White Christmas


Comedy Music Romance
120 min     7.171     1954     USA


Two talented song-and-dance men team up after the war to become one of the hottest acts in show business. In time they befriend and become romantically involved with the beautiful Haynes sisters who comprise a sister act.


John Chard wrote:
Still dreaming after all these years. Old Army buddies Bob and Phil become a hugely successful song and dance act once the war is over. Taking a much needed vacation to Vermont, they are saddened to find that the ski lodge run by their old wartime General is due to be closed down on account of the lack of snow in the area. Falling in with two lovely sisters, Betty & Judy, the boys plan to put on a variety show with the girls to entice people back to the lodge. But misunderstandings and romantic leanings are not going to make this at all easy. Enduring, perennial, simple and beguiling are all words fit to be associated with White Christmas. It's directed by Mr Reliable, Michael Curtiz, features songs from Irving Berlin and stars Bing Crosby, Danny Kaye, Rosemary Clooney, Vera-Ellen & Dean Jagger. Filmed in Technicolor, it's also notable for being the first film to be shot in VistaVision (think wide-screen process). In truth the film is thinly plotted and doesn't remotely feature some of Berlin's best tunes, and I dare to be a touch more critical as the VistaVision is wasted on the studio led direction. Yet it's such a charming and heart warming film it feels churlish to let the negatives negate the over riding feeling of having been cheered after a viewing. So although it's not the brilliance it perhaps should have been, it's ultimately a picture that still reels in new viewers every yuletide year, and that's something that is hard to argue with. So enjoy the title song and the likes of "Sisters," "The Best Things Happen When You're Dancing," "Count Your Blessings Instead Of Sheep" & "Love, You Didn't Do Right By Me". Marvel at the zippiness of Vera-Ellen's dancing whilst lapping up the side-kick goofiness provided by the always watchable Kaye. Be emotionally involved with Dean Jagger's heavy hearted General, and of course there's Crosby too, seemingly ageless, he croons and simultaneously manages to melt the ice in your drink as you snuggle up by the fire. Delightful. 7/10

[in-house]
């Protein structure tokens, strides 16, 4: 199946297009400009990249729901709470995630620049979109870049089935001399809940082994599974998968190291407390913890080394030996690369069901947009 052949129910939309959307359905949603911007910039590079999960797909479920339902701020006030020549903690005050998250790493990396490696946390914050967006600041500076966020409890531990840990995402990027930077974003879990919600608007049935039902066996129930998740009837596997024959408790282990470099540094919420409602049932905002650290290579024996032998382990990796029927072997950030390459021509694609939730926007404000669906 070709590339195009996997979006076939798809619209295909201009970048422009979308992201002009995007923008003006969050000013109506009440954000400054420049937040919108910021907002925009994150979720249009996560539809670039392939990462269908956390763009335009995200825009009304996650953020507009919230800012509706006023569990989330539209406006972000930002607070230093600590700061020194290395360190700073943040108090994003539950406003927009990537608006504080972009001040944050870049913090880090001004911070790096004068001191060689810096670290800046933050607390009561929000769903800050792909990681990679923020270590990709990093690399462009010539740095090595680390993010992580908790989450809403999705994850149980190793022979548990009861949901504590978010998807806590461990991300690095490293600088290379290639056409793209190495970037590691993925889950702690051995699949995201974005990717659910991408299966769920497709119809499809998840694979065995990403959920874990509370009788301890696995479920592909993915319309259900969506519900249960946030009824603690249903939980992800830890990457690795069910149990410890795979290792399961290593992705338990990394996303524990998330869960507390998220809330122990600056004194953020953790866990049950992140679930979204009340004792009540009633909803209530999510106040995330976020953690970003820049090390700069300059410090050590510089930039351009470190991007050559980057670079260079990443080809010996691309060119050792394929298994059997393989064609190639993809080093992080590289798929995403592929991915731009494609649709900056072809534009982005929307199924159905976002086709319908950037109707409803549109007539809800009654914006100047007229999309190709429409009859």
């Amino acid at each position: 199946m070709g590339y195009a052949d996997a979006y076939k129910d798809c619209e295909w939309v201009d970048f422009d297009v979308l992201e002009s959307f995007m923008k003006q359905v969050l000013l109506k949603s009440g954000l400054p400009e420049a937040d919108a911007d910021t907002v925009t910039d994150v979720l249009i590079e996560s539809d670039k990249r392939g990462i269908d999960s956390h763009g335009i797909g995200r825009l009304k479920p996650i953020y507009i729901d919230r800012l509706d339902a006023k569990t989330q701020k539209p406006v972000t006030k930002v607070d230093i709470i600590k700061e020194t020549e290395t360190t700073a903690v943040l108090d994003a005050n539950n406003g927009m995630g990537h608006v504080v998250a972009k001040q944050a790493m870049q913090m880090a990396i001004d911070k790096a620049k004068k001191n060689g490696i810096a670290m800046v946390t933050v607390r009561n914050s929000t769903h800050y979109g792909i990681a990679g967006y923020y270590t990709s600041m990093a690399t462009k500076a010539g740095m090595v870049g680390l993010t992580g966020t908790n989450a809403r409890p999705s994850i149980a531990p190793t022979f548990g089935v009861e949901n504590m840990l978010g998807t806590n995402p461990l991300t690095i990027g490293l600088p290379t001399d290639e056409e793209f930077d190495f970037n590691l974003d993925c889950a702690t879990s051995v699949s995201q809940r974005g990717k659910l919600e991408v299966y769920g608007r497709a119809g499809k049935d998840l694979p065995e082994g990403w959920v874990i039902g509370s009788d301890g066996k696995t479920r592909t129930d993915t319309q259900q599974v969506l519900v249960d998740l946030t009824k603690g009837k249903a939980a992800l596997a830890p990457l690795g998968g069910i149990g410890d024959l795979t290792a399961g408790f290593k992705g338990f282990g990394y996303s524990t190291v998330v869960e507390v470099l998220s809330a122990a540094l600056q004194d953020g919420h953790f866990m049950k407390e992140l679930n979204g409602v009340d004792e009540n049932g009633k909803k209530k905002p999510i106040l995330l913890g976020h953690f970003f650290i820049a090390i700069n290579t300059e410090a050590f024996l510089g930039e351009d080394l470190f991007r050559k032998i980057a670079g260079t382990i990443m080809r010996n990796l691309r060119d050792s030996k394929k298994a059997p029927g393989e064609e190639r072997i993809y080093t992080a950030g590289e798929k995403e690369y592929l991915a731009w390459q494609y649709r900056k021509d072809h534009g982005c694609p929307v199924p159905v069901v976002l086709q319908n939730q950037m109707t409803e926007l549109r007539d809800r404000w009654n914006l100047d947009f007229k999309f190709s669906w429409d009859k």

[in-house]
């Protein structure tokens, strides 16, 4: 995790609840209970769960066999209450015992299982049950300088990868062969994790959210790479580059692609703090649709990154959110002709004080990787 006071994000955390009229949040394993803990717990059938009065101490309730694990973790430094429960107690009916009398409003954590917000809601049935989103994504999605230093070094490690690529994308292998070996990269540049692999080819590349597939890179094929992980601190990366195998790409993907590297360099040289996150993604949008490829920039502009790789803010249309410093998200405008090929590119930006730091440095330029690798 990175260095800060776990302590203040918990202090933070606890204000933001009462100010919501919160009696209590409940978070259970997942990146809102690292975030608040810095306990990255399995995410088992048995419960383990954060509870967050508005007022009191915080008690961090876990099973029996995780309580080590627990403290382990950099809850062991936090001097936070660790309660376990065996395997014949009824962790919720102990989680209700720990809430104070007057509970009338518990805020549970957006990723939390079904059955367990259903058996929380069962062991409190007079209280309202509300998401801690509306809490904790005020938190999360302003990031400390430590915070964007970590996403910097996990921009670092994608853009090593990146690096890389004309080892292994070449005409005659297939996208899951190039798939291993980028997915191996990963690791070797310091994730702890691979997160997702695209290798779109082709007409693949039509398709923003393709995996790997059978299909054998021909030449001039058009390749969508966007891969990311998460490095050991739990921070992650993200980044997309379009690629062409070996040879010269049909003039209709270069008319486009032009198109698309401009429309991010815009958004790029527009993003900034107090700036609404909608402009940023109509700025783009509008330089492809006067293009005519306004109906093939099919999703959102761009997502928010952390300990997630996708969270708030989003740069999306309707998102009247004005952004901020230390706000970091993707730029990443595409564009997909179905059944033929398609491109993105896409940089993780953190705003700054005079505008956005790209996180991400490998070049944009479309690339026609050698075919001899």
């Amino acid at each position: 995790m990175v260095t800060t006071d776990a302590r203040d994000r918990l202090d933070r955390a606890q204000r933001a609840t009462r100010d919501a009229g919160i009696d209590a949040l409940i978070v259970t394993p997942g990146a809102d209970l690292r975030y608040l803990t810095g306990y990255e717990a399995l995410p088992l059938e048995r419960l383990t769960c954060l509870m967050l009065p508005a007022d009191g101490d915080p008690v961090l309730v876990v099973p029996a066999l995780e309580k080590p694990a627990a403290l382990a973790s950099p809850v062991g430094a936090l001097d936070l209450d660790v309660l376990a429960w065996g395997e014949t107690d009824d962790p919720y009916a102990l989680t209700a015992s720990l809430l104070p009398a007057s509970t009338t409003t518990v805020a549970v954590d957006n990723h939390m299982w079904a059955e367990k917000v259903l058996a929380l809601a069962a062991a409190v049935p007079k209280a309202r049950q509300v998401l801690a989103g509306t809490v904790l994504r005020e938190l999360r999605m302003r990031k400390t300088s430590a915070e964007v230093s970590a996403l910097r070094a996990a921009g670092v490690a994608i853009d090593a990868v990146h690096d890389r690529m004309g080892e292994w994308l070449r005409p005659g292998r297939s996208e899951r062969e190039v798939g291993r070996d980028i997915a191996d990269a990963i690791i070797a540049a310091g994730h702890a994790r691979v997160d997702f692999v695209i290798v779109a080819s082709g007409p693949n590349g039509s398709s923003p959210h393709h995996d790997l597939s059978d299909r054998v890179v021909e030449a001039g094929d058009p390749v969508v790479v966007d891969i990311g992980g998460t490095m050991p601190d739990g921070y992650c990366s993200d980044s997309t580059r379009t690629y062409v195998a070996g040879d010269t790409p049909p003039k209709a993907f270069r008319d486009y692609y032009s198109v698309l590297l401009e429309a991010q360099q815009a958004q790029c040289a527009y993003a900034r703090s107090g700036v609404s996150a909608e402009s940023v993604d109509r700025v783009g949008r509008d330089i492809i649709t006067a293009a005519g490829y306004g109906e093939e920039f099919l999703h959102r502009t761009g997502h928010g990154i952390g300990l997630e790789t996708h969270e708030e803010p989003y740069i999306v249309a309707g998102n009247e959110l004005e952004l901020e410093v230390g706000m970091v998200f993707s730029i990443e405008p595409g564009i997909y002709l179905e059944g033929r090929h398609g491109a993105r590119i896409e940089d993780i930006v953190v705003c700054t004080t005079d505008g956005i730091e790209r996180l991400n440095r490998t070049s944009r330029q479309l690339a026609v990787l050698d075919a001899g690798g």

Peter McGinn wrote:
I am not a fan of musicals, but if I am to watch one I prefer this type: where the story is told in dialogue, interrupted and built onto by the songs. The movies that are pure music — including dialogue, threaten to cause me to slide out of my chair onto the floor and stare at the ceiling. The writing is a bit hokey and sometimes predictable, but overall it is entertaining and quite watchable. We wondered where they found room in the building for the huge set that was created, but rule number one here is to suspend your disbelief, and ignore niggling little questions such as: where are the parents of the general’s granddaughter? So it was a pleasant enough watch. I saw a review that spoke of Danny Kaye’s bad acting, but really I thought he and everyone did just fine. The songs are all good, except for the title song, which is of course perfect.
CinemaSerf wrote:
Danny Kaye is much the more natural here as he ("Phil") and successful partner "Bob" (Bing Crosby) hook up with the aspiring sister-act team of "Betty" (Rosemary Clooney) and "Judy" (Vera-Ellen). The latter pair have a gig at a remote Vermont inn, and so after some shenanigans on a train they all arrive to discover it is run by the gents' former wartime CO "Gen. Waverly" (Dean Jagger). Determined to come to the aid of this decent and proud man, they concoct a scheme to quite literally rally the troops! The gist of the plot is one of loyalty and integrity, but there is plenty of daft comedy interspersed to keep the whole thing from becoming too earnest or sentimental. The dance numbers are expertly choreographed and the musical numbers from Irving Berlin including the belters "Sisters" (with a little help from Gloria Wood) and "Blue Skies" keep the toes tapping too... It's a cheery, gentle romantic comedy that puts a smile on your face and reinforces any faith in the human spirit that might need topping up. I always found Crosby a little too slick on screen, but Kaye and Clooney are great and though perhaps just a shade too long, it's still an enjoyable seasonal romp, well worth a watch with some mulled wine and the odd chocolate Santa.